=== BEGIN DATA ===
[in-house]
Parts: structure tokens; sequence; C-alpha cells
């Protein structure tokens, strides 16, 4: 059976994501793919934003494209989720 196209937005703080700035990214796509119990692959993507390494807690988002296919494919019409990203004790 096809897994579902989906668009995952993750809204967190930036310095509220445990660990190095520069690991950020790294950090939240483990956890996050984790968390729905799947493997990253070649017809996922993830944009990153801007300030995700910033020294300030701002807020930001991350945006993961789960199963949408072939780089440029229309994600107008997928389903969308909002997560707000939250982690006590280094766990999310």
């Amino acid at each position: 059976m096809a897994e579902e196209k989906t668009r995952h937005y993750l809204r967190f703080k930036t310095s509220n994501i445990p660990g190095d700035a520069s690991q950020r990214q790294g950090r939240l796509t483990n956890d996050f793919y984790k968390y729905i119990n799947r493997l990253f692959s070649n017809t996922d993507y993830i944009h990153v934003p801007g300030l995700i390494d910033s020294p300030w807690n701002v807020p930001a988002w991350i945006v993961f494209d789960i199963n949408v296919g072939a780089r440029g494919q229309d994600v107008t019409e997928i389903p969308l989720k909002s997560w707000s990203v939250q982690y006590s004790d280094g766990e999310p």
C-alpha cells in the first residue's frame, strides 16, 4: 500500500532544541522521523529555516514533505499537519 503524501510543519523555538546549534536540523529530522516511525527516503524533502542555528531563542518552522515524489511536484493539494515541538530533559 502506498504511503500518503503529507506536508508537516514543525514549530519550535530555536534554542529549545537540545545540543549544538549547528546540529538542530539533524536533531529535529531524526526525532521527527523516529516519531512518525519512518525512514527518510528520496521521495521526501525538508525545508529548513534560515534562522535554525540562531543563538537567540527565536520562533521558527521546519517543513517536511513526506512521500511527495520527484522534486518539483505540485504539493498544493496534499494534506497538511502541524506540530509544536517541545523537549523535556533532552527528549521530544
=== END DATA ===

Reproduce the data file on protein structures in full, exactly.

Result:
[in-house]
Parts: structure tokens; sequence; C-alpha cells
């Protein structure tokens, strides 16, 4: 059976994501793919934003494209989720 196209937005703080700035990214796509119990692959993507390494807690988002296919494919019409990203004790 096809897994579902989906668009995952993750809204967190930036310095509220445990660990190095520069690991950020790294950090939240483990956890996050984790968390729905799947493997990253070649017809996922993830944009990153801007300030995700910033020294300030701002807020930001991350945006993961789960199963949408072939780089440029229309994600107008997928389903969308909002997560707000939250982690006590280094766990999310």
């Amino acid at each position: 059976m096809a897994e579902e196209k989906t668009r995952h937005y993750l809204r967190f703080k930036t310095s509220n994501i445990p660990g190095d700035a520069s690991q950020r990214q790294g950090r939240l796509t483990n956890d996050f793919y984790k968390y729905i119990n799947r493997l990253f692959s070649n017809t996922d993507y993830i944009h990153v934003p801007g300030l995700i390494d910033s020294p300030w807690n701002v807020p930001a988002w991350i945006v993961f494209d789960i199963n949408v296919g072939a780089r440029g494919q229309d994600v107008t019409e997928i389903p969308l989720k909002s997560w707000s990203v939250q982690y006590s004790d280094g766990e999310p």
C-alpha cells in the first residue's frame, strides 16, 4: 500500500532544541522521523529555516514533505499537519 503524501510543519523555538546549534536540523529530522516511525527516503524533502542555528531563542518552522515524489511536484493539494515541538530533559 502506498504511503500518503503529507506536508508537516514543525514549530519550535530555536534554542529549545537540545545540543549544538549547528546540529538542530539533524536533531529535529531524526526525532521527527523516529516519531512518525519512518525512514527518510528520496521521495521526501525538508525545508529548513534560515534562522535554525540562531543563538537567540527565536520562533521558527521546519517543513517536511513526506512521500511527495520527484522534486518539483505540485504539493498544493496534499494534506497538511502541524506540530509544536517541545523537549523535556533532552527528549521530544